A place for random thoughts, ideas, and fun!
|**note - this was written for Facebook, and not edited for my WDC blog.
On Friday evening, November 28, 2014, Ari received a new Hebrew name at a ceremony held at our synagogue in Media, PA. It was such a beautiful evening, being surrounded by friends and family, and the community that had been our home for so many years.
I hardly know where to begin. The service itself was unique – Shabbat Around the Table, with 6 rectangular tables placed in a semi-circle, and one table jutting in toward the center of the semi-circle, from the open end.
We began the service with a few of the traditional Friday night prayers – favorites that never fail to bring a smile to my face. Watching Sophie as she recalled some of them and sang along was wonderful. Watching Jake and seeing that he did not remember most of them made me a little sad. I need to find a way to bring that into our lives in a meaningful way, since we are not part of a community in California.
The ceremony itself was absolutely amazing. I was so moved, that I’m having a tough time remembering specifics about what Rabbi Linda said, but I will do my best. Hopefully some of the people who were in attendance will jump in and fill in any gaps I’ve missed. She began by welcoming us back, and talking about how this had been our community from the time Ari was very small, and how wonderful it was that Ari was taking this step within the community.
Ari gave their speech, which was beautiful, full of personal introspection on the topic of names, and gender, and an attempt to describe to others with no common frame of reference what it feels like to not have a gender. They talked about Judaism, and being a part of the community as their true self, and asked for the gift of the use of correct name and pronouns.
My own speech, which I will post as well, spoke of unconditional love, and teaching, and a shared view of the place of Judaism in our lives, as well as my gratitude for being a part of such an important moment, and my blessing for Ari’s shining future.
My mom, and dad, and stepmom all gave beautiful speeches expressing love, and pride, and the powerful sense that their support will never waver. I am not doing justice to their speeches, but each one brought me to tears.
My sister-in-law, Meg, read a poem that I had found, called Extract from “Education of the Affect,” which I will also post. I am so grateful that she and my brother-in-law, Josh, were both there to celebrate with us!
Then Sophie and Jake read a poem. Sophie was so excited when Ari asked her to say something during the ceremony, but she was having a tough time writing a speech, so I suggested a poem. She found one online, and adapted it. The original was called “Three Sisters,” but she changed it to “Three Siblings.” I’m not sure there was a dry eye in the house after that!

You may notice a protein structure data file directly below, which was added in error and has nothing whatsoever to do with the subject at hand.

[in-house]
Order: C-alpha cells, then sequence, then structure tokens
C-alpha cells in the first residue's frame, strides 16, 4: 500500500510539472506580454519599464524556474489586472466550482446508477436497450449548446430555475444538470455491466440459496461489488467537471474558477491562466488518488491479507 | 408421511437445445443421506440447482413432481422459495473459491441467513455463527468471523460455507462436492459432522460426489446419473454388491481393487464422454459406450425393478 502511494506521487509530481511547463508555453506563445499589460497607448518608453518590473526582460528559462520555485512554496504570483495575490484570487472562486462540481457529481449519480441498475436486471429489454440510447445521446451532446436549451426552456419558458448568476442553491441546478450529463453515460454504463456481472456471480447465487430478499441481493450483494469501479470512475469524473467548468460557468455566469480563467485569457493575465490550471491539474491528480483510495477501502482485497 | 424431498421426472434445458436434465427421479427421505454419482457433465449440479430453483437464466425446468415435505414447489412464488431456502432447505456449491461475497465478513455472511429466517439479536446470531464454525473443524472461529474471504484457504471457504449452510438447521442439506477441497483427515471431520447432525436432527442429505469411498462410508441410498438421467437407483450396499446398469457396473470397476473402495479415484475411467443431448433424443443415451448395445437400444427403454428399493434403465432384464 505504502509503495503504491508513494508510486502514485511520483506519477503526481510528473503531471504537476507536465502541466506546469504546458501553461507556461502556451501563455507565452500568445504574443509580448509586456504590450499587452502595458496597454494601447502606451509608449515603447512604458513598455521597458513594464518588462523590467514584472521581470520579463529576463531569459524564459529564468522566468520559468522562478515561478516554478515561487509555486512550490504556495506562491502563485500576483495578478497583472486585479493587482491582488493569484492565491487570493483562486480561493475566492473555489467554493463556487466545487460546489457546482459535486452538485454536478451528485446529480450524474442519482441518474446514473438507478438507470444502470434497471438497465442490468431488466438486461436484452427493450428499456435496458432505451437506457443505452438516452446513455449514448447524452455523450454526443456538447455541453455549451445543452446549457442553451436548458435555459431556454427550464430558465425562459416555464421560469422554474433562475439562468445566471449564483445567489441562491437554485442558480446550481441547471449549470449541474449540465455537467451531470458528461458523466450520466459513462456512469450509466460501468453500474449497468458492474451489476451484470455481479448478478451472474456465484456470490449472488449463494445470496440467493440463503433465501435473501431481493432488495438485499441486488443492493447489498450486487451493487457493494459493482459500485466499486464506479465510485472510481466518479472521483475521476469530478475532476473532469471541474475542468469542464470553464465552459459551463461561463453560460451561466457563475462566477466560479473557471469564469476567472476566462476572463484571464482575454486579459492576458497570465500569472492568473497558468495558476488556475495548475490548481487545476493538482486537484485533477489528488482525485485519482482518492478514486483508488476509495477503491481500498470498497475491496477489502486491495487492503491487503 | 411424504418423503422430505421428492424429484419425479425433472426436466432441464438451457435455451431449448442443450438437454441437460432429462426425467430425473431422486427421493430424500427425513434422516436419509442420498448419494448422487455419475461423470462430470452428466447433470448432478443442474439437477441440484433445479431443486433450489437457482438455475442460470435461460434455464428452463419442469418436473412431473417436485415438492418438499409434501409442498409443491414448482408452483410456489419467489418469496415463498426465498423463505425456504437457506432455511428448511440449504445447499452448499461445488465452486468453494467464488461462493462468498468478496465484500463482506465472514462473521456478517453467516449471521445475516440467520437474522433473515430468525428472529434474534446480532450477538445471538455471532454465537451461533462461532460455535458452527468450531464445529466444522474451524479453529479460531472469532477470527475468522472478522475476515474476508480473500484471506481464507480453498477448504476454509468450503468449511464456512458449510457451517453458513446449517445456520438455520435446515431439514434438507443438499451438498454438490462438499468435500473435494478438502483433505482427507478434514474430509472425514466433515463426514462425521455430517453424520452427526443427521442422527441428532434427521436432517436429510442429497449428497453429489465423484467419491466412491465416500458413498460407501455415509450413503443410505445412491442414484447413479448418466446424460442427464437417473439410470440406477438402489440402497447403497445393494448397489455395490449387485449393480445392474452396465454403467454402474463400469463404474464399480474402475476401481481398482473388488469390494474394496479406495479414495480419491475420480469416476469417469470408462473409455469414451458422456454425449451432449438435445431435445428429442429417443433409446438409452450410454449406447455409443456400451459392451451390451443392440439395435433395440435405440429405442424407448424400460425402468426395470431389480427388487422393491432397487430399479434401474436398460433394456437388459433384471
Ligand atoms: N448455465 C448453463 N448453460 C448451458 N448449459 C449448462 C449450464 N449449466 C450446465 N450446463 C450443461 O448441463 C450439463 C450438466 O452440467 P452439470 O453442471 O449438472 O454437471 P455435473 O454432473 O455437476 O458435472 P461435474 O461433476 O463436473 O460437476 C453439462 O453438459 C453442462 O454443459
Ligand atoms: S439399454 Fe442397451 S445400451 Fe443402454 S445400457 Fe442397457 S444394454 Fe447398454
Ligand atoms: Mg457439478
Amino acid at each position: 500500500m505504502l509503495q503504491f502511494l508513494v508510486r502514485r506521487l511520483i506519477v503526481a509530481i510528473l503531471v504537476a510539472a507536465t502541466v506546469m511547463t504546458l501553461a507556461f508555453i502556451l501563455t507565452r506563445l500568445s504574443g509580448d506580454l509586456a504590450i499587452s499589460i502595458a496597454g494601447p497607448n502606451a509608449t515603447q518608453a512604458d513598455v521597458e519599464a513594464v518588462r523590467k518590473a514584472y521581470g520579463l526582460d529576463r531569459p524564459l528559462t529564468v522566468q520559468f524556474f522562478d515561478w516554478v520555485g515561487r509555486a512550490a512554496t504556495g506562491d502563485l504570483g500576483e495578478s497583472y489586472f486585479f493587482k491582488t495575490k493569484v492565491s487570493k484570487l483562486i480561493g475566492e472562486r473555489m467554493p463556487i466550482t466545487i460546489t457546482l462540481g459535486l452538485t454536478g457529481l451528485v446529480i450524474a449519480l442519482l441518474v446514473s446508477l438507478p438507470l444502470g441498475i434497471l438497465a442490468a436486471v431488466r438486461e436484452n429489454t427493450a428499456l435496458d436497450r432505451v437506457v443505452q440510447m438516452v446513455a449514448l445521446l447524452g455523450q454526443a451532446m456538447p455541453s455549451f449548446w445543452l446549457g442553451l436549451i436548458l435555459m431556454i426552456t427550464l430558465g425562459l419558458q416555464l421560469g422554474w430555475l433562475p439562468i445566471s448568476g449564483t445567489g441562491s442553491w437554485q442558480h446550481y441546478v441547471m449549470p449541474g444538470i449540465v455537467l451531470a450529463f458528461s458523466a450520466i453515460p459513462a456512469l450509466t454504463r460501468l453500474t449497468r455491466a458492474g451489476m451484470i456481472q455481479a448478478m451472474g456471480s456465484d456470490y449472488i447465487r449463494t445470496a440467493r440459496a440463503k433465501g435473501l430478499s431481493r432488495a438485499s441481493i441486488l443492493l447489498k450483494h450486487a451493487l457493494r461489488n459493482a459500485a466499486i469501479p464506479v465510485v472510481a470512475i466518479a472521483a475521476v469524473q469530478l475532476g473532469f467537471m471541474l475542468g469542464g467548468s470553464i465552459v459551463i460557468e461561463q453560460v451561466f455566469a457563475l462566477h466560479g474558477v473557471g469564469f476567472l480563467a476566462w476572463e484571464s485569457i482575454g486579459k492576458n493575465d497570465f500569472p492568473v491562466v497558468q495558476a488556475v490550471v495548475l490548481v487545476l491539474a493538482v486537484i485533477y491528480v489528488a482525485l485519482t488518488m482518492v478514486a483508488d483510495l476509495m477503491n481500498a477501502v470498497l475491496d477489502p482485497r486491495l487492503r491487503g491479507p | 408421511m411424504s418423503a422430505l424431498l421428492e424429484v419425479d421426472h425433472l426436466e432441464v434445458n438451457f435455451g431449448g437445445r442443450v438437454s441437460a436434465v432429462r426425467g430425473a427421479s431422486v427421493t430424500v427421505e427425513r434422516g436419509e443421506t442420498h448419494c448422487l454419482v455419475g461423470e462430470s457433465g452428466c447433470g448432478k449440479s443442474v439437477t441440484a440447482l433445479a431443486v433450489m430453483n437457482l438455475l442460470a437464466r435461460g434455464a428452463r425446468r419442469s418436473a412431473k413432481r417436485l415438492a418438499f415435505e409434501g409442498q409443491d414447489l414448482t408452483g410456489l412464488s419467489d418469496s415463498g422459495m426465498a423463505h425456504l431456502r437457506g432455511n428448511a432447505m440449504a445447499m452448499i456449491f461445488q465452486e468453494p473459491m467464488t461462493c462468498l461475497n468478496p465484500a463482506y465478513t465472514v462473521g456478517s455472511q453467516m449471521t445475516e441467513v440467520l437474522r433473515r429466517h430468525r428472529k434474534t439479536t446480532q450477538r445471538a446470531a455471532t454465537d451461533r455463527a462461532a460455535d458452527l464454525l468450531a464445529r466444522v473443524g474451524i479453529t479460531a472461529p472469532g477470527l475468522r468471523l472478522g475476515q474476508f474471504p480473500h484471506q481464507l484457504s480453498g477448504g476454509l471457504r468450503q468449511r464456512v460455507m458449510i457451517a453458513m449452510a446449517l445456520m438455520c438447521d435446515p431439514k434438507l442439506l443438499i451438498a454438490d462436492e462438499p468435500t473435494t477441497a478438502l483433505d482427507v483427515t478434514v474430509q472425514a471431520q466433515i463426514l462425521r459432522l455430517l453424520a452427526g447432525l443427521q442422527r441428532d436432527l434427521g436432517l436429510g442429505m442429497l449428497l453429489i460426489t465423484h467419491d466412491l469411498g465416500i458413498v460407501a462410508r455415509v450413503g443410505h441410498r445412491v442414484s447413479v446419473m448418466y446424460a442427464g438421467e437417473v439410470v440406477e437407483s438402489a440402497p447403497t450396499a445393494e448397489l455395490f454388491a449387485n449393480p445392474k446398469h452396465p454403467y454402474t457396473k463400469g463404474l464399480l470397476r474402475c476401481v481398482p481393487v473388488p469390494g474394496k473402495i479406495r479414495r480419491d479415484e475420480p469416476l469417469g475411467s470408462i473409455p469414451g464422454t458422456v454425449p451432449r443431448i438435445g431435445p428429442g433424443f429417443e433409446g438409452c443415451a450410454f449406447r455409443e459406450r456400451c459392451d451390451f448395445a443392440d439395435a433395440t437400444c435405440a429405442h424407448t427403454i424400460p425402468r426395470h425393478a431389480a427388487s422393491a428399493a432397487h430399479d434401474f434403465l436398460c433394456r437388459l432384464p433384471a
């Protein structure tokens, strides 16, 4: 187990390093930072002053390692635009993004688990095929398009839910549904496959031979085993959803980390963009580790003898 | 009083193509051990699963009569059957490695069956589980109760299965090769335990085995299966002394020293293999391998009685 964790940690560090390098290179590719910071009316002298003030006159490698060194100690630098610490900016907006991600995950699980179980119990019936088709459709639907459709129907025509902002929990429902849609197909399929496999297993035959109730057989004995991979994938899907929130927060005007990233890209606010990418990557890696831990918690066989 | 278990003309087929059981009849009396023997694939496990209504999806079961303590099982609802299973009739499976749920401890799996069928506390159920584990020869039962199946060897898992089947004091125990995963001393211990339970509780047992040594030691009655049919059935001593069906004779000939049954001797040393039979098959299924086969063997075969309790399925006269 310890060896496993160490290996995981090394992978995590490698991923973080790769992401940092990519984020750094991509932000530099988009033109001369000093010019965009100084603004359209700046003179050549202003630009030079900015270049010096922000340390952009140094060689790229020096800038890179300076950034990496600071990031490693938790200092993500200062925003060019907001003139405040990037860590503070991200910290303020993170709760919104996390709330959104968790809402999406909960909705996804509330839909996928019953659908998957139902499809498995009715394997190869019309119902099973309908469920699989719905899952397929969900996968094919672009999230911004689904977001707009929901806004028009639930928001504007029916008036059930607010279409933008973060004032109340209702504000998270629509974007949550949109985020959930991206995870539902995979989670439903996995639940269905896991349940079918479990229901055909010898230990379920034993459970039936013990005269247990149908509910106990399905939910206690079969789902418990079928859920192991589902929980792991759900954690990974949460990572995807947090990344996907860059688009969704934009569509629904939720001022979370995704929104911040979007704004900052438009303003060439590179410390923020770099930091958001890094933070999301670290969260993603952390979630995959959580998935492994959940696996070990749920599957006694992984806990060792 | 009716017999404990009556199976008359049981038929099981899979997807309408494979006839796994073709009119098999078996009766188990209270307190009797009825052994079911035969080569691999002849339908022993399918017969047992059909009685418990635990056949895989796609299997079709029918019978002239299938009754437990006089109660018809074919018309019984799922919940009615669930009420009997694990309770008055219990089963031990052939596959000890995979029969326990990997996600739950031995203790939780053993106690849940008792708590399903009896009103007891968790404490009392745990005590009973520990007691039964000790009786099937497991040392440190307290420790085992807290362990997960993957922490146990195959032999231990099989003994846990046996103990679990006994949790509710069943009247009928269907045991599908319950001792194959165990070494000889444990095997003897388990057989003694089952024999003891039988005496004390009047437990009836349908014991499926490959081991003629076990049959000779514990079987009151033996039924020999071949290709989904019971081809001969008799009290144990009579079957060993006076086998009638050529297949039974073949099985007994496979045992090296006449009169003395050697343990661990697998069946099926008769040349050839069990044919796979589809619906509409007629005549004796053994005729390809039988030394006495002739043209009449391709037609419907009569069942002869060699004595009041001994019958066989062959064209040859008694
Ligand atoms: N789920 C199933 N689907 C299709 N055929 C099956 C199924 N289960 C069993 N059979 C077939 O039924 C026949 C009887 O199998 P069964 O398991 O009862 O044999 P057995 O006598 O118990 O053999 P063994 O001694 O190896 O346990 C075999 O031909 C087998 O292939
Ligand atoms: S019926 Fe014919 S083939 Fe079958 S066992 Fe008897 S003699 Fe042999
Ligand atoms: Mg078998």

The service continued with Rabbi Linda’s blessing, conveying Ari their new Hebrew name, and then talking a little bit about being an ally. An imperfect ally, because that’s what we are – as humans, we are imperfect, and we make mistakes, but the fact that we are allies means that we are trying, and that we are learning. It was powerful and amazing. We sang joyfully to Ari to celebrate!
During the remainder of the service, my dad read an alternate reading for Ma’ariv. It is called Twilight People, and I found it posted here: https://www.facebook.com/TheJewishMindfulnessNetwork/posts/690389664361199?fref=...
After the service was over, Ari’s friends presented them with a gift . . . a beautiful, vintage pirate hat, with rainbow feathers pinned in place with a vintage pin. It was gorgeous, and it was perfect!
And then there was the cake. There was some hesitation over cutting into it, so I finally grabbed the knife and began cutting, only to hear “wait, wait!” I turned around . . . and there was a sword. Yes, a sword. One of Ari’s friends, who had come to the service in kilt and sword, had presented the sword for cutting the cake. So Ari cut their cake with a sword! My mom got it on video. I’m hoping it gets posted!
Rabbi Linda was so amazing, I cannot even express in words how truly moving it was to be there, to have her perform this wonderful ceremony, and to really go above and beyond to make the entire evening special for everyone. Some of Ari’s friends were asking questions, and at one point I turned around and they were standing on the bima, and Rabbi Linda had a Torah out of the ark and was showing it to them. Talking, answering questions, showing them the different elements.
It’s difficult to convey just how remarkable the evening was.
The overwhelming feeling that I had was of deep, profound love, acceptance, and the support of family, friends, and community.
**Edited after all, because I wanted to add this . . . the pirate hat? It was a decoy. The real gift, which has not yet been given to Ari, is a laptop that their friends got together to purchase for them! Because once again, their laptop is not functioning. I was so overwhelmed when the frriend with the kilt pulled me aside to tell me!